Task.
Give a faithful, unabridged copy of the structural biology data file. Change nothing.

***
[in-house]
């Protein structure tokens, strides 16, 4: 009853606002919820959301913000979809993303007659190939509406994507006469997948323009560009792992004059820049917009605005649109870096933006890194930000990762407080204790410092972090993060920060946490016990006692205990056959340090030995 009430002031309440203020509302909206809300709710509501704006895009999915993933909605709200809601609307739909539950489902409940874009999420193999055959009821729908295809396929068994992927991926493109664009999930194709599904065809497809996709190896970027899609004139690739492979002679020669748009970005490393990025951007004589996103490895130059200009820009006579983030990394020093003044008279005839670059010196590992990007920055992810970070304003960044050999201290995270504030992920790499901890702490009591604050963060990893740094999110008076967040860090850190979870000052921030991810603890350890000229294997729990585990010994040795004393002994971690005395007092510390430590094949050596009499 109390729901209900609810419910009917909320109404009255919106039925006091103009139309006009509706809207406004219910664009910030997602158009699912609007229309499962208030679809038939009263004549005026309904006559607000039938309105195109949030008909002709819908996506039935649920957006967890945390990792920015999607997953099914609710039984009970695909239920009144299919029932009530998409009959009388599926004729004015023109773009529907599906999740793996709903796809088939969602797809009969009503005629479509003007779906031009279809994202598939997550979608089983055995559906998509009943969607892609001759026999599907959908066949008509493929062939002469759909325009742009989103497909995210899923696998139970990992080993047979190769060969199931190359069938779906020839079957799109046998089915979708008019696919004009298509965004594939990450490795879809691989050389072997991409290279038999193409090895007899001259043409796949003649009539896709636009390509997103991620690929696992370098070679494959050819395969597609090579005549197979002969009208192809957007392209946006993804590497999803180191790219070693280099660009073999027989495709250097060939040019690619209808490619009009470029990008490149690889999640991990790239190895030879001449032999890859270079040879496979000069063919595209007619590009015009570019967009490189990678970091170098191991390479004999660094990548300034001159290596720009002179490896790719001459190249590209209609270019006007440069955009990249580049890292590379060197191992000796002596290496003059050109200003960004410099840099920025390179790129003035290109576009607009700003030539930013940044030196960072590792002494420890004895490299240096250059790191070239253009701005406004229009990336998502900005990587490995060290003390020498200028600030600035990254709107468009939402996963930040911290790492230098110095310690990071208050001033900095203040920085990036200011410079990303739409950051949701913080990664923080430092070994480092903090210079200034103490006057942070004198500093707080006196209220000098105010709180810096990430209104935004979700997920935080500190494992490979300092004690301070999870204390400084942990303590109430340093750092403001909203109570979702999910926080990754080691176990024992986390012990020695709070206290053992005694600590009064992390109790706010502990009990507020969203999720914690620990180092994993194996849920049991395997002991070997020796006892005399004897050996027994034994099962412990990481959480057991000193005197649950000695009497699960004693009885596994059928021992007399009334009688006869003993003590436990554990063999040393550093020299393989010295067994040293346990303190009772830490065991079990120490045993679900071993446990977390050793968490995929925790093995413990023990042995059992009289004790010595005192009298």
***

[in-house]
């Protein structure tokens, strides 16, 4: 009853606002919820959301913000979809993303007659190939509406994507006469997948323009560009792992004059820049917009605005649109870096933006890194930000990762407080204790410092972090993060920060946490016990006692205990056959340090030995 009430002031309440203020509302909206809300709710509501704006895009999915993933909605709200809601609307739909539950489902409940874009999420193999055959009821729908295809396929068994992927991926493109664009999930194709599904065809497809996709190896970027899609004139690739492979002679020669748009970005490393990025951007004589996103490895130059200009820009006579983030990394020093003044008279005839670059010196590992990007920055992810970070304003960044050999201290995270504030992920790499901890702490009591604050963060990893740094999110008076967040860090850190979870000052921030991810603890350890000229294997729990585990010994040795004393002994971690005395007092510390430590094949050596009499 109390729901209900609810419910009917909320109404009255919106039925006091103009139309006009509706809207406004219910664009910030997602158009699912609007229309499962208030679809038939009263004549005026309904006559607000039938309105195109949030008909002709819908996506039935649920957006967890945390990792920015999607997953099914609710039984009970695909239920009144299919029932009530998409009959009388599926004729004015023109773009529907599906999740793996709903796809088939969602797809009969009503005629479509003007779906031009279809994202598939997550979608089983055995559906998509009943969607892609001759026999599907959908066949008509493929062939002469759909325009742009989103497909995210899923696998139970990992080993047979190769060969199931190359069938779906020839079957799109046998089915979708008019696919004009298509965004594939990450490795879809691989050389072997991409290279038999193409090895007899001259043409796949003649009539896709636009390509997103991620690929696992370098070679494959050819395969597609090579005549197979002969009208192809957007392209946006993804590497999803180191790219070693280099660009073999027989495709250097060939040019690619209808490619009009470029990008490149690889999640991990790239190895030879001449032999890859270079040879496979000069063919595209007619590009015009570019967009490189990678970091170098191991390479004999660094990548300034001159290596720009002179490896790719001459190249590209209609270019006007440069955009990249580049890292590379060197191992000796002596290496003059050109200003960004410099840099920025390179790129003035290109576009607009700003030539930013940044030196960072590792002494420890004895490299240096250059790191070239253009701005406004229009990336998502900005990587490995060290003390020498200028600030600035990254709107468009939402996963930040911290790492230098110095310690990071208050001033900095203040920085990036200011410079990303739409950051949701913080990664923080430092070994480092903090210079200034103490006057942070004198500093707080006196209220000098105010709180810096990430209104935004979700997920935080500190494992490979300092004690301070999870204390400084942990303590109430340093750092403001909203109570979702999910926080990754080691176990024992986390012990020695709070206290053992005694600590009064992390109790706010502990009990507020969203999720914690620990180092994993194996849920049991395997002991070997020796006892005399004897050996027994034994099962412990990481959480057991000193005197649950000695009497699960004693009885596994059928021992007399009334009688006869003993003590436990554990063999040393550093020299393989010295067994040293346990303190009772830490065991079990120490045993679900071993446990977390050793968490995929925790093995413990023990042995059992009289004790010595005192009298």